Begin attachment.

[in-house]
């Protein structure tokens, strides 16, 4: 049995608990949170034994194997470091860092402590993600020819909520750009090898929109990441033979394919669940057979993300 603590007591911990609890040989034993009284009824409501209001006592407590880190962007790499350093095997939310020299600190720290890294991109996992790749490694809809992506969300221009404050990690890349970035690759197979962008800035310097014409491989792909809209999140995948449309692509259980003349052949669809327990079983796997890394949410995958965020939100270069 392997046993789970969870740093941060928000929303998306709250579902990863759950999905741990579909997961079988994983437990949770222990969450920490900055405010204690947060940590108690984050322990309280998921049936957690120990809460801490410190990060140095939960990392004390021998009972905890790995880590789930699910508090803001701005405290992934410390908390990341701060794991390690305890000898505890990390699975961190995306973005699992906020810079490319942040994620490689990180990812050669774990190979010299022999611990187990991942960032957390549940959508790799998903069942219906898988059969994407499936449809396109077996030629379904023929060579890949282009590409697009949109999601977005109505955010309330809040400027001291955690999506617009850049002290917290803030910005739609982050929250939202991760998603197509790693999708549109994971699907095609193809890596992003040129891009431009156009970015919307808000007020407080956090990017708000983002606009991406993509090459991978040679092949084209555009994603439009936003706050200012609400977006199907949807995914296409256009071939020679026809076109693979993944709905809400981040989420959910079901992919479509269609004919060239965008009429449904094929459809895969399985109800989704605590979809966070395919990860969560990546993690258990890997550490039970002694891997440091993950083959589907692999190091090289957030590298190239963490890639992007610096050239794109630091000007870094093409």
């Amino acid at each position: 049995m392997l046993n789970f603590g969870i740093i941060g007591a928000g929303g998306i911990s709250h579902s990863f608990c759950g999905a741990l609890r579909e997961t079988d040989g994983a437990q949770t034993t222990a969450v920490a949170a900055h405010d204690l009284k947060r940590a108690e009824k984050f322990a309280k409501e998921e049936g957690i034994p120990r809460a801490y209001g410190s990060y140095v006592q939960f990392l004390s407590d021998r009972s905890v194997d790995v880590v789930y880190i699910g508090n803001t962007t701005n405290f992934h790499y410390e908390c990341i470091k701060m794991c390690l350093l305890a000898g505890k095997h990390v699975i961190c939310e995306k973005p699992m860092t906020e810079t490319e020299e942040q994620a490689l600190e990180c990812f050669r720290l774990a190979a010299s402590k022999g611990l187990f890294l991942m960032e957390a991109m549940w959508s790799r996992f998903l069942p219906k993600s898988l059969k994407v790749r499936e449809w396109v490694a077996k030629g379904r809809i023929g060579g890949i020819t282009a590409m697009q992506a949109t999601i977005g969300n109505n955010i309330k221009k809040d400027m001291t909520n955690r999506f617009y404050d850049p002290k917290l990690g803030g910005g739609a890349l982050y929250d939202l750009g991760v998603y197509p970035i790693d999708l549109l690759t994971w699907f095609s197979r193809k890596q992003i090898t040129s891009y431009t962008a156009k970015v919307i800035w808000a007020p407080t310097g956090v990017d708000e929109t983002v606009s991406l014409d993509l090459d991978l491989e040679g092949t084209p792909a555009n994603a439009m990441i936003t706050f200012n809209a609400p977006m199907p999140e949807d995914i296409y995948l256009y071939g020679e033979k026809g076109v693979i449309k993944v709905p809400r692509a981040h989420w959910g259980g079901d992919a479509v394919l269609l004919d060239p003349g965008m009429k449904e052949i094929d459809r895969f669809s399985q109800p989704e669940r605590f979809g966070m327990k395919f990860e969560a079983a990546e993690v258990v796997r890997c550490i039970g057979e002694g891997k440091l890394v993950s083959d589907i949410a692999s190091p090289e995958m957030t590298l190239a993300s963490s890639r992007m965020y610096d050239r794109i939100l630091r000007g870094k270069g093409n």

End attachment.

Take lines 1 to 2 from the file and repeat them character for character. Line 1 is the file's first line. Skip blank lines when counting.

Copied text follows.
[in-house]
């Protein structure tokens, strides 16, 4: 049995608990949170034994194997470091860092402590993600020819909520750009090898929109990441033979394919669940057979993300 603590007591911990609890040989034993009284009824409501209001006592407590880190962007790499350093095997939310020299600190720290890294991109996992790749490694809809992506969300221009404050990690890349970035690759197979962008800035310097014409491989792909809209999140995948449309692509259980003349052949669809327990079983796997890394949410995958965020939100270069 392997046993789970969870740093941060928000929303998306709250579902990863759950999905741990579909997961079988994983437990949770222990969450920490900055405010204690947060940590108690984050322990309280998921049936957690120990809460801490410190990060140095939960990392004390021998009972905890790995880590789930699910508090803001701005405290992934410390908390990341701060794991390690305890000898505890990390699975961190995306973005699992906020810079490319942040994620490689990180990812050669774990190979010299022999611990187990991942960032957390549940959508790799998903069942219906898988059969994407499936449809396109077996030629379904023929060579890949282009590409697009949109999601977005109505955010309330809040400027001291955690999506617009850049002290917290803030910005739609982050929250939202991760998603197509790693999708549109994971699907095609193809890596992003040129891009431009156009970015919307808000007020407080956090990017708000983002606009991406993509090459991978040679092949084209555009994603439009936003706050200012609400977006199907949807995914296409256009071939020679026809076109693979993944709905809400981040989420959910079901992919479509269609004919060239965008009429449904094929459809895969399985109800989704605590979809966070395919990860969560990546993690258990890997550490039970002694891997440091993950083959589907692999190091090289957030590298190239963490890639992007610096050239794109630091000007870094093409």